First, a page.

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A Walk with President Roosevelt, 1908

Living the "Strenuous Life"
Theodore Roosevelt was born a sickly child. He suffered from asthma and was prone to succumb to any contagious disease to which he was exposed. In order to maintain his health, he developed a daily regimen that emphasized energetic physical activity. Long before todayís emphasis on the relationship between good health and vigorous exercise, Roosevelt advocated a doctrine of living that he referred to as the "Strenuous Life" in order to ensure good health. He went on to expand the concept of the Strenuous Life to include not only rigorous physical exercise but a moral doctrine that emphasized hard work and taking risks to achieve success in life.

Roosevelt summarized this philosophy in a speech delivered in 1899: "I wish to preach, not the doctrine of ignoble ease, but the doctrine of the strenuous life, the life of toil and effort, of labor and strife; to preach that highest form of success which comes, not to the man who desires mere easy peace, but to the man who does not shrink from danger, from hardship, or from bitter toil, and who out of these wins the splendid ultimate triumph."

Roosevelt widened this personal doctrone to encompass a national policy for the United States that emphasized taking risks in foreign policy in orer to expand the political influence of America on the world stage. "Above all, let us shrink from no strife, moral or physical, within or without the nation, provided we are certain that the strife is justified, for it is only through strife, through hard and dangerous endeavor, that we shall ultimately win the goal of true national greatness."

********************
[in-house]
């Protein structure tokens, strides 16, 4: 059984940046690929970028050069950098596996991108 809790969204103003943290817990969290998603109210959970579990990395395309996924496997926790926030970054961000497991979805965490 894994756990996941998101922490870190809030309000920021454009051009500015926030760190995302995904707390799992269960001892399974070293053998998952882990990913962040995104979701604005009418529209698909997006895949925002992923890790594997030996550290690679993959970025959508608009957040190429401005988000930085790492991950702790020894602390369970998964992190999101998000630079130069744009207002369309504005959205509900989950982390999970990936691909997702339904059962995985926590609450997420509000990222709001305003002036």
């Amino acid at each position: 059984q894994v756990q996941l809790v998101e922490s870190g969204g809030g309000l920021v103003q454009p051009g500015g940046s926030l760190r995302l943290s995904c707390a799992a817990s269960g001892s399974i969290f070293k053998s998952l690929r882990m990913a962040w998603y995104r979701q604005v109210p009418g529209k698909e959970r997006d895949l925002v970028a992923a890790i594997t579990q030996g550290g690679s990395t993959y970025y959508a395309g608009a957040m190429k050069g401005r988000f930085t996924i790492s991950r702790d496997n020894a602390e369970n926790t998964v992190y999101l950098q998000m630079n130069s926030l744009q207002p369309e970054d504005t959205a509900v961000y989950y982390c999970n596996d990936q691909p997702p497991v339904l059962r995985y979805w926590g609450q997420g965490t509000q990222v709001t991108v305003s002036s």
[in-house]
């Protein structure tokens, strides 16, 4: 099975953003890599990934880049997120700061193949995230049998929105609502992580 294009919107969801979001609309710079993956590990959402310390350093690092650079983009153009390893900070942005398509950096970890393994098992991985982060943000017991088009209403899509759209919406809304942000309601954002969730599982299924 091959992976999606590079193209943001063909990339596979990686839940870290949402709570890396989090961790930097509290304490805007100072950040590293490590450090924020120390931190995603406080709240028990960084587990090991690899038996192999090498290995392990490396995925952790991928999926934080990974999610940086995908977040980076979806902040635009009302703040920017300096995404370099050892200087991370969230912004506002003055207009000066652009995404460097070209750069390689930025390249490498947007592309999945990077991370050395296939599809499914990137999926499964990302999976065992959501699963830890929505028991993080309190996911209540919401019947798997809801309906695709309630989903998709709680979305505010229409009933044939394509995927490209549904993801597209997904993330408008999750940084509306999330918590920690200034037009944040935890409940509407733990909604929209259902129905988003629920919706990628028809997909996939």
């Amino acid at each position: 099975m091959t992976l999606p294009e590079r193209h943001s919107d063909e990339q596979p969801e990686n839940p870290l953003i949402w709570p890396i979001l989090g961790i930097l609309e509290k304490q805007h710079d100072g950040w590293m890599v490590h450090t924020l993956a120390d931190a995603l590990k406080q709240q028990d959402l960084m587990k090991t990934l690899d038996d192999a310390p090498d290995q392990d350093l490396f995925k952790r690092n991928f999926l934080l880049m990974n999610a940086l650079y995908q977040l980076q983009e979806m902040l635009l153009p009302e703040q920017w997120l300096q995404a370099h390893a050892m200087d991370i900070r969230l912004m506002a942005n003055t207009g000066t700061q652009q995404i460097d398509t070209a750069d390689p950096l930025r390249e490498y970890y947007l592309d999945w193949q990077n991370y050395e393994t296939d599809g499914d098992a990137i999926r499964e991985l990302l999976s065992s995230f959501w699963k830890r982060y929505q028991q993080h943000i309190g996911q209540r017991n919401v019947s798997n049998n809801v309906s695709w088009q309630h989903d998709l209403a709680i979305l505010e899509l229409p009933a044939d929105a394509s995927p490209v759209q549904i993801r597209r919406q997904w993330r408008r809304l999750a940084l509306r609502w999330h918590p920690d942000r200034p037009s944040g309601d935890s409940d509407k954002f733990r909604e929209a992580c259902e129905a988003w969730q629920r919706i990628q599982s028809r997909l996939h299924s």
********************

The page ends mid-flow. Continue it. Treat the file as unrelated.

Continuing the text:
Great changes were affecting the national landscape. Waves of European immigrants accelerated a growth in population. The economy was transitioning from an agrarian to an industrial base. Simultaneously, the nation was making its first tentative steps towards establishing a place on the world-wide stage. Rooseveltís call for the nation to live a "Strenuous Life" reflected America's self-confidence as it entered the 20th century.

"I stood paralyzed with fear..."

Major Archie Butt was a military aide to President Rooselvelt. He describes an afternoon when the President invited him to join him for a "walk" that illustrates Rooseveltís philosophy of living a "Strenuous Life."

"I went walking with the President this afternoon: rather I should say climbing and swimming, for there was far more of that than walking. . .